I think it is ironical that society is spending more and more on the latest machinery to “fix” people’s physical problems, put them back together, make them live longer but at the same time creating chaos because society isn’t prepared for the increasing amount of people who live longer but need fulltime care. The mind isn’t necessarily equipped to follow the prolonged life of the body, thus creating more and more cases of dementia and Alzheimer’s. It seems as if the soul’s purpose had been achieved and it was the natural time for the body to disintegrate, but that process was prevented and so created a zombie-like entity which lives but doesn’t function properly anymore. Not to mention the pension problems…. When will we realise that life and death go hand in hand and are the most natural part of our existence, in actual fact have been ever since the world was created zillions of years ago.
I do have to point out here that I don’t look at individuals but generally at the question why we are to artificially prolong life but not help those with a terminal disease who are well aware that their condition will stop them from carrying on their normal life and that due to these circumstances they do not want to carry on living. I refer to informed decisions. Another issue would certainly be the soul purpose and the general growth by experience of a soul. There a plenty of things to consider but none of them will justify the suffering of a human being which is bed bound, in pain, unable to move any part of the body apart from facial expressions and hushed words which clearly state they don’t want to live anymore.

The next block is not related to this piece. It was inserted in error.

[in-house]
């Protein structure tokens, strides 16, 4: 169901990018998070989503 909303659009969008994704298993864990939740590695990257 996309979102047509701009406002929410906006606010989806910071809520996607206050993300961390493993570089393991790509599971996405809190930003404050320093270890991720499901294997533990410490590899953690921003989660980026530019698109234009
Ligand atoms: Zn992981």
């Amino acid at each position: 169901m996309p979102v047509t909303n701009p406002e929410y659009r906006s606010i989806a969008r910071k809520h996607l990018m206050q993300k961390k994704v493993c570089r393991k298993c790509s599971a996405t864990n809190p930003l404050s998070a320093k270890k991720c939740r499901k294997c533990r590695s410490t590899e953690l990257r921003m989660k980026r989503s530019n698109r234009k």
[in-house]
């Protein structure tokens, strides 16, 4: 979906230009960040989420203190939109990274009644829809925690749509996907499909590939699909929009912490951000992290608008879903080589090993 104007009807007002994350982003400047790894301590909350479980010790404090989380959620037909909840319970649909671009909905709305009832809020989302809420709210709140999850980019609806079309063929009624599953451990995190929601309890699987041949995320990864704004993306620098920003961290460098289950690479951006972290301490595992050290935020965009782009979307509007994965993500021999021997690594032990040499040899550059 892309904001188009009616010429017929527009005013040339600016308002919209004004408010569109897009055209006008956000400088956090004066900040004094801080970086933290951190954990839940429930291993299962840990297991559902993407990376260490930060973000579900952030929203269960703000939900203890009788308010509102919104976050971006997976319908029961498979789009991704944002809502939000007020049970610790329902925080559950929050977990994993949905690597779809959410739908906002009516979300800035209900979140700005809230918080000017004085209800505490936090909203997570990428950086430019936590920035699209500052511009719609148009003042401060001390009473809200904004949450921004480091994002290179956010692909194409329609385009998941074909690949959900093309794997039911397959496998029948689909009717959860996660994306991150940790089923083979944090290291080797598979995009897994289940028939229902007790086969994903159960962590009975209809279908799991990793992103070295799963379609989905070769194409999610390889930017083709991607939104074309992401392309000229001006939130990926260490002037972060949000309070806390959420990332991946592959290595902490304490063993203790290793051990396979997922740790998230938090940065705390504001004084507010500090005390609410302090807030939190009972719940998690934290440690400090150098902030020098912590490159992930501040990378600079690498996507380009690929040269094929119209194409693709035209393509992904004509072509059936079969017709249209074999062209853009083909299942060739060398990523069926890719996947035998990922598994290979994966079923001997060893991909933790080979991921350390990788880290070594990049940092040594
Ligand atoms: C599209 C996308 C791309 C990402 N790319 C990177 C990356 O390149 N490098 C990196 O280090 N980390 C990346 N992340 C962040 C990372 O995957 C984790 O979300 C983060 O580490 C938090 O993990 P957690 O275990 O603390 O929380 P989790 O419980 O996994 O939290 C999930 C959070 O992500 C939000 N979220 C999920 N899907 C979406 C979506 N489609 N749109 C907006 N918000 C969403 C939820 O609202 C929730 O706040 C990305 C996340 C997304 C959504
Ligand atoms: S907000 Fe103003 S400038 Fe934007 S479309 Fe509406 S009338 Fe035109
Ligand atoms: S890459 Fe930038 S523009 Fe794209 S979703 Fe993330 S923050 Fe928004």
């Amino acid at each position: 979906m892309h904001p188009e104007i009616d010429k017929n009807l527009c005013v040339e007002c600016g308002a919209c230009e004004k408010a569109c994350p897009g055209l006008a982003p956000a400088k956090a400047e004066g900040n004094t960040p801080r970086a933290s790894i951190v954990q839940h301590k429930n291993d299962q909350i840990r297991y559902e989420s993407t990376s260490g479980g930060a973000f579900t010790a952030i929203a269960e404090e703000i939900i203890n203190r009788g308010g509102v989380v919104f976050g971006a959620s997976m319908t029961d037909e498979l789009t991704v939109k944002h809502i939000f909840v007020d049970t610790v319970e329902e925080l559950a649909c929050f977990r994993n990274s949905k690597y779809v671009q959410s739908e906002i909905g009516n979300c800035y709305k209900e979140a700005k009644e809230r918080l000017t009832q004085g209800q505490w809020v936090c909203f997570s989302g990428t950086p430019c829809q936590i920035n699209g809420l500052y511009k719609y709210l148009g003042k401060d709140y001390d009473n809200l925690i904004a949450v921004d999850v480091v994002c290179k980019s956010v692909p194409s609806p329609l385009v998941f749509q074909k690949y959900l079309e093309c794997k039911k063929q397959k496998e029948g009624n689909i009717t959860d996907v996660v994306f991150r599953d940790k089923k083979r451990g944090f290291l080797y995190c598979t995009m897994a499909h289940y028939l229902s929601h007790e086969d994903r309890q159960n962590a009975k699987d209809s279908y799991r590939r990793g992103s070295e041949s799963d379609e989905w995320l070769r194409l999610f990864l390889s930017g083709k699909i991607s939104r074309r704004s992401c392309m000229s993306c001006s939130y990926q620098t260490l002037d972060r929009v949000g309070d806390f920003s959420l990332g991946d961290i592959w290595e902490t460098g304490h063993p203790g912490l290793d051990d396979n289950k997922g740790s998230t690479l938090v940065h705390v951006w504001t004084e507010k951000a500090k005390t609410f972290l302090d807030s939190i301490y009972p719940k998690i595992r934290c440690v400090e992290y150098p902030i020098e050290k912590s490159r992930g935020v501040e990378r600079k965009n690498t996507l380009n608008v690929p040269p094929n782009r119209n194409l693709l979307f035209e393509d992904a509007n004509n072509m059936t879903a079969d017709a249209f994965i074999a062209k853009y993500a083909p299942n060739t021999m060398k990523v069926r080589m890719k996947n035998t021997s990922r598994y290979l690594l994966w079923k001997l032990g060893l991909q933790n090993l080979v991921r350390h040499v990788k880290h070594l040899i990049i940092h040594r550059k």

And while this question is not for me to be answered I will keep on concentrating on each individual at any stage of their life to help them as much as I can in making their time on this planet worthwhile and a little bit more bearable. On the way I am practicing compassion and begin more and more to see the Inner Self of people, their true being, which shines through regardless of their physical age and which appears to work more on a heart-to-heart connection than mere words. We ought to learn to listen more with our heart.